Format

Send to

Choose Destination
See comment in PubMed Commons below
Clin Radiol. 2016 Jan;71(1):e49-55. doi: 10.1016/j.crad.2015.10.014. Epub 2015 Nov 21.

Optimal imaging protocol for measuring dynamic expiratory collapse of the central airways.

Author information

1
Department of Radiology, Beth Israel Deaconess Medical Center, 330 Brookline Ave, Boston, MA 02215, USA; Department of Pediatric Pulmonology, Sophia Children's Hospital, Erasmus Medical Center, Rotterdam, The Netherlands; Department of Radiology, Sophia Children's Hospital, Erasmus Medical Center, Rotterdam, The Netherlands.
2
Department of Radiology, Beth Israel Deaconess Medical Center, 330 Brookline Ave, Boston, MA 02215, USA.
3
Yale School of Medicine, LCI 100C, 20 York Street, New Haven, CT 06510, USA.
4
Division of Pulmonary, Critical Care and Sleep Medicine, Beth Israel Deaconess Medical Center, 330 Brookline Ave, Boston, MA 02215, USA.
5
Department of Radiology, Beth Israel Deaconess Medical Center, 330 Brookline Ave, Boston, MA 02215, USA. Electronic address: dlitmano@bidmc.harvard.edu.

Abstract

AIM:

To compare measurements of expiratory collapse obtained using multidetector computed tomography (MDCT) of the central airways on routine axial and multiplanar reformatted (MPR) images.

MATERIALS AND METHODS:

Fifty volunteers with normal pulmonary function and no smoking history were imaged using a 64 MDCT system (40 mAs, 120 kVp, 0.625 mm collimation) with spirometric monitoring at end-inspiration and during forced expiration. Measurements of the trachea, right main (RMB) and left main bronchus (LMB) were obtained on axial and MPR images. Inspiratory and dynamic-expiratory cross-sectional area (CSA) measurements were used to calculate the mean percentage expiratory collapse (%Collapse). A paired t-test was used to assess within-subject differences and a Bland-Altman plot was used to assess agreement between the methods.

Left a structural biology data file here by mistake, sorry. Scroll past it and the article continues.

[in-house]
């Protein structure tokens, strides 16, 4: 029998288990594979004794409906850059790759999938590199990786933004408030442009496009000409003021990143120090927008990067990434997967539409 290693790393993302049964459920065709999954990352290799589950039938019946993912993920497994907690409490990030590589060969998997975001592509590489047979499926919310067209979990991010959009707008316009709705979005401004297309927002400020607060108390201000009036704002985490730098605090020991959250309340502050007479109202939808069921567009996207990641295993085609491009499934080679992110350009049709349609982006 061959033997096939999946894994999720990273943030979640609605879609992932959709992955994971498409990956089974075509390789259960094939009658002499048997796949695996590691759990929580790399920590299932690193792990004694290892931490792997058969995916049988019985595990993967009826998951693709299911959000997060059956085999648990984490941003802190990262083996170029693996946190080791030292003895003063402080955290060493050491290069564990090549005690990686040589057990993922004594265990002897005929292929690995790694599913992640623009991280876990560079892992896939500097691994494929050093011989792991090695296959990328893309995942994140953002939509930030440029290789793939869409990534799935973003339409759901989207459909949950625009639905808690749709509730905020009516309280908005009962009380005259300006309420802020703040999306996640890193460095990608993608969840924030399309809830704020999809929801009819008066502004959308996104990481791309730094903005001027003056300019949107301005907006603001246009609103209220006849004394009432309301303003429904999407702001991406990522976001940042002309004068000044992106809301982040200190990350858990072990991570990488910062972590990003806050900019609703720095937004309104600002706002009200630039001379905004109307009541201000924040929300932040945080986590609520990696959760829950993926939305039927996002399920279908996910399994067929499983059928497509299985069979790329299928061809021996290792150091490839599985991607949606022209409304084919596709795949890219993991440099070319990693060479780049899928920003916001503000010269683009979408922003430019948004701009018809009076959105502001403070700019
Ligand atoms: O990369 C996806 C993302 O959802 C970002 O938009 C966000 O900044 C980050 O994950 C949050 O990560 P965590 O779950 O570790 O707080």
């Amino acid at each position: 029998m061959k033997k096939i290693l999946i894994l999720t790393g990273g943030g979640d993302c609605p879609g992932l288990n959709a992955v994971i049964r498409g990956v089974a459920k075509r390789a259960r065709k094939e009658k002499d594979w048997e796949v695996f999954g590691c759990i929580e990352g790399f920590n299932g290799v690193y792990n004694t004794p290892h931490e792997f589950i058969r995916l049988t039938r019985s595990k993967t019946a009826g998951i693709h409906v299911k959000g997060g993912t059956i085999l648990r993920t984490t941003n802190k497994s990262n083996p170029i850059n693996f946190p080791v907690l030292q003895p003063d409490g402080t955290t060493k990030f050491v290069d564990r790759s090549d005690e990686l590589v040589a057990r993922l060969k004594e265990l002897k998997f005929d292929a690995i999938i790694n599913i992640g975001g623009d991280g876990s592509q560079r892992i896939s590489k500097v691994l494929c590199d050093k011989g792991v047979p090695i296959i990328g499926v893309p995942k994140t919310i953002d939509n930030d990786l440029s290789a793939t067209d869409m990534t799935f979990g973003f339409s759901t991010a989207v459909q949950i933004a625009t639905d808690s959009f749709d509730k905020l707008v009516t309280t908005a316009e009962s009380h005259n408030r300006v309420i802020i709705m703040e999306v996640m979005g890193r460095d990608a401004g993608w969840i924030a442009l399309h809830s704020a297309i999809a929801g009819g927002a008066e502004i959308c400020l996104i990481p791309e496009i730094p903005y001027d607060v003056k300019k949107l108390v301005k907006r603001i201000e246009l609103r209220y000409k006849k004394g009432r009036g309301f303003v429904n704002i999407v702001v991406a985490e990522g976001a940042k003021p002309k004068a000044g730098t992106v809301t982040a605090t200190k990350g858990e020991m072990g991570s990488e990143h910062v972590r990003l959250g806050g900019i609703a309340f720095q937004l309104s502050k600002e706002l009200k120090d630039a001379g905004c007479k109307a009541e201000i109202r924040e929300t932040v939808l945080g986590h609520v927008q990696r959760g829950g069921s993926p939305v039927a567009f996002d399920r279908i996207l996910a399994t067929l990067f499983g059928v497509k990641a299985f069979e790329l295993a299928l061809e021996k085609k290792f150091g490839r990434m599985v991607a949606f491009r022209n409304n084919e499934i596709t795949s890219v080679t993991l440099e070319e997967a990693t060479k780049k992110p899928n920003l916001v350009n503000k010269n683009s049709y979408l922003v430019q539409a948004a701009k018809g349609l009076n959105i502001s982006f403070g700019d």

RESULTS:

Among 24 men and 26 women (mean age±standard deviation 50±15 years), CSA values were significantly greater on axial than MPR images (all p<0.001); however, the mean difference in %Collapse values for axial versus MPR were small: trachea ≈1% (55 ±19 versus 56±18, p=0.338); LMB identical (60±20 versus 60±17 p=0.856); and, RMB 4% (62 ±19 versus 66±19 p<0.001). On average, creation of MPR required 12 minutes of additional time per case (range=10-15 min).

CONCLUSION:

Differences in mean %Collapse for axial versus MPR images were small and unlikely to influence clinical management. This finding suggests that MPR may not be indicated for routine assessment of central airway collapse.

PMID:
26611199
DOI:
10.1016/j.crad.2015.10.014
[Indexed for MEDLINE]
PubMed Commons home

PubMed Commons

0 comments
How to join PubMed Commons

    Supplemental Content

    Full text links

    Icon for Elsevier Science
    Loading ...
    Support Center